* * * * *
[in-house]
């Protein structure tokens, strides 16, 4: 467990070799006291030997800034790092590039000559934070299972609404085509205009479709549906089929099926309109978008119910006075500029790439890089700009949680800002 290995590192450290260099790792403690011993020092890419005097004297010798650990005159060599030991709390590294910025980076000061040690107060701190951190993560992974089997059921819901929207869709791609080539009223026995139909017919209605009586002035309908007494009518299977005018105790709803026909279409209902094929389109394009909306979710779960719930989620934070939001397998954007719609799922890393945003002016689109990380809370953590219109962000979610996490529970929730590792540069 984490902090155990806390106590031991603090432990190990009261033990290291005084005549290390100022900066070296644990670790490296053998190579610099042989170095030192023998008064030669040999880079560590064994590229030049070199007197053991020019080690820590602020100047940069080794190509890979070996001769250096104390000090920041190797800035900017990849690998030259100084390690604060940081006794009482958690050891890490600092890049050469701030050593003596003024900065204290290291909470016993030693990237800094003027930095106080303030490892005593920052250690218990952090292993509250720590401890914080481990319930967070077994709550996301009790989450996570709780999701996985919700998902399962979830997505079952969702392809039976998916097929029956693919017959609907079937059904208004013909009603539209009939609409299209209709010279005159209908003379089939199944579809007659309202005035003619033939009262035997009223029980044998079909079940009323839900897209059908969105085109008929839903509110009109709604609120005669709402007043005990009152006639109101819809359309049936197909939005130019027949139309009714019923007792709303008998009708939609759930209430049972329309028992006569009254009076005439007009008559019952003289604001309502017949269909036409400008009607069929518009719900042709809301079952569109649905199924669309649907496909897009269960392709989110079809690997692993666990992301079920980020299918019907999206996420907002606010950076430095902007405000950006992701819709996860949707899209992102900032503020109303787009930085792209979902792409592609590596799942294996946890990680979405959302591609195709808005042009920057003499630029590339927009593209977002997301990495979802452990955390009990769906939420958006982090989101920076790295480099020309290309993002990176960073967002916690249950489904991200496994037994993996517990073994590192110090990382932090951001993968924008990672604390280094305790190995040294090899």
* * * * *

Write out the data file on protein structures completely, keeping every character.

[in-house]
């Protein structure tokens, strides 16, 4: 467990070799006291030997800034790092590039000559934070299972609404085509205009479709549906089929099926309109978008119910006075500029790439890089700009949680800002 290995590192450290260099790792403690011993020092890419005097004297010798650990005159060599030991709390590294910025980076000061040690107060701190951190993560992974089997059921819901929207869709791609080539009223026995139909017919209605009586002035309908007494009518299977005018105790709803026909279409209902094929389109394009909306979710779960719930989620934070939001397998954007719609799922890393945003002016689109990380809370953590219109962000979610996490529970929730590792540069 984490902090155990806390106590031991603090432990190990009261033990290291005084005549290390100022900066070296644990670790490296053998190579610099042989170095030192023998008064030669040999880079560590064994590229030049070199007197053991020019080690820590602020100047940069080794190509890979070996001769250096104390000090920041190797800035900017990849690998030259100084390690604060940081006794009482958690050891890490600092890049050469701030050593003596003024900065204290290291909470016993030693990237800094003027930095106080303030490892005593920052250690218990952090292993509250720590401890914080481990319930967070077994709550996301009790989450996570709780999701996985919700998902399962979830997505079952969702392809039976998916097929029956693919017959609907079937059904208004013909009603539209009939609409299209209709010279005159209908003379089939199944579809007659309202005035003619033939009262035997009223029980044998079909079940009323839900897209059908969105085109008929839903509110009109709604609120005669709402007043005990009152006639109101819809359309049936197909939005130019027949139309009714019923007792709303008998009708939609759930209430049972329309028992006569009254009076005439007009008559019952003289604001309502017949269909036409400008009607069929518009719900042709809301079952569109649905199924669309649907496909897009269960392709989110079809690997692993666990992301079920980020299918019907999206996420907002606010950076430095902007405000950006992701819709996860949707899209992102900032503020109303787009930085792209979902792409592609590596799942294996946890990680979405959302591609195709808005042009920057003499630029590339927009593209977002997301990495979802452990955390009990769906939420958006982090989101920076790295480099020309290309993002990176960073967002916690249950489904991200496994037994993996517990073994590192110090990382932090951001993968924008990672604390280094305790190995040294090899």